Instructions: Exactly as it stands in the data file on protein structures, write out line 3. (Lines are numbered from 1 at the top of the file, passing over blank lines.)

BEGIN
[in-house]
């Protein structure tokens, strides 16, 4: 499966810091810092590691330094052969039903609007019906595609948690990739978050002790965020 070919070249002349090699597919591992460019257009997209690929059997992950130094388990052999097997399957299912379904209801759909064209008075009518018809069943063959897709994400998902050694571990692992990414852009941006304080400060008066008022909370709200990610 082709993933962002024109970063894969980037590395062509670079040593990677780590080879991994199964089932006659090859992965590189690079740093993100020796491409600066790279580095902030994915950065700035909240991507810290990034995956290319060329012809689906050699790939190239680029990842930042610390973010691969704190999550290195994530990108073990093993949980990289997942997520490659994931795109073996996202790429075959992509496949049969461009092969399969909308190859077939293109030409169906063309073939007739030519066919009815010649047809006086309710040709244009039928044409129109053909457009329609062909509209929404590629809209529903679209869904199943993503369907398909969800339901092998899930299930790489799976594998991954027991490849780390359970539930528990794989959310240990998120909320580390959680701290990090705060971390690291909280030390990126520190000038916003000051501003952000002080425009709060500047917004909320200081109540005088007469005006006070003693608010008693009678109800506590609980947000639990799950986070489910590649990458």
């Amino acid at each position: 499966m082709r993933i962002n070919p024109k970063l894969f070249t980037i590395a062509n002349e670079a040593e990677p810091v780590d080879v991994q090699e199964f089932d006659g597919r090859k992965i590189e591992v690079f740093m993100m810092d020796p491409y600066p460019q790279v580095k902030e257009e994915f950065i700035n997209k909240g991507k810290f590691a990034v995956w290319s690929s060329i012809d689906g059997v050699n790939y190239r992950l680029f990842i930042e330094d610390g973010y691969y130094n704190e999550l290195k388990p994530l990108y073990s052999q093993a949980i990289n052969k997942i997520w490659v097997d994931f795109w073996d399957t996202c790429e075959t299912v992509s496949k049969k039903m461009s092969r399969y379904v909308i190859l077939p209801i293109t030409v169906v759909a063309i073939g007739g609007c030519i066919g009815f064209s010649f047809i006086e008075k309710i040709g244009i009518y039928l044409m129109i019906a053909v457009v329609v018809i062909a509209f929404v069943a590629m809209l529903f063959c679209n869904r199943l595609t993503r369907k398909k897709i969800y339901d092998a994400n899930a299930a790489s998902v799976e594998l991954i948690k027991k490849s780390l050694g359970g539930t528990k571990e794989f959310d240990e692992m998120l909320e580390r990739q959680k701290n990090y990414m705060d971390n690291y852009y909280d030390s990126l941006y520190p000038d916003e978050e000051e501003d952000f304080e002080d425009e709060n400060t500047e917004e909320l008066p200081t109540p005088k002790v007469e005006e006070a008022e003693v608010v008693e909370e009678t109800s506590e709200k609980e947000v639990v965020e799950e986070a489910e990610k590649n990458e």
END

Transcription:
């Amino acid at each position: 499966m082709r993933i962002n070919p024109k970063l894969f070249t980037i590395a062509n002349e670079a040593e990677p810091v780590d080879v991994q090699e199964f089932d006659g597919r090859k992965i590189e591992v690079f740093m993100m810092d020796p491409y600066p460019q790279v580095k902030e257009e994915f950065i700035n997209k909240g991507k810290f590691a990034v995956w290319s690929s060329i012809d689906g059997v050699n790939y190239r992950l680029f990842i930042e330094d610390g973010y691969y130094n704190e999550l290195k388990p994530l990108y073990s052999q093993a949980i990289n052969k997942i997520w490659v097997d994931f795109w073996d399957t996202c790429e075959t299912v992509s496949k049969k039903m461009s092969r399969y379904v909308i190859l077939p209801i293109t030409v169906v759909a063309i073939g007739g609007c030519i066919g009815f064209s010649f047809i006086e008075k309710i040709g244009i009518y039928l044409m129109i019906a053909v457009v329609v018809i062909a509209f929404v069943a590629m809209l529903f063959c679209n869904r199943l595609t993503r369907k398909k897709i969800y339901d092998a994400n899930a299930a790489s998902v799976e594998l991954i948690k027991k490849s780390l050694g359970g539930t528990k571990e794989f959310d240990e692992m998120l909320e580390r990739q959680k701290n990090y990414m705060d971390n690291y852009y909280d030390s990126l941006y520190p000038d916003e978050e000051e501003d952000f304080e002080d425009e709060n400060t500047e917004e909320l008066p200081t109540p005088k002790v007469e005006e006070a008022e003693v608010v008693e909370e009678t109800s506590e709200k609980e947000v639990v965020e799950e986070a489910e990610k590649n990458e």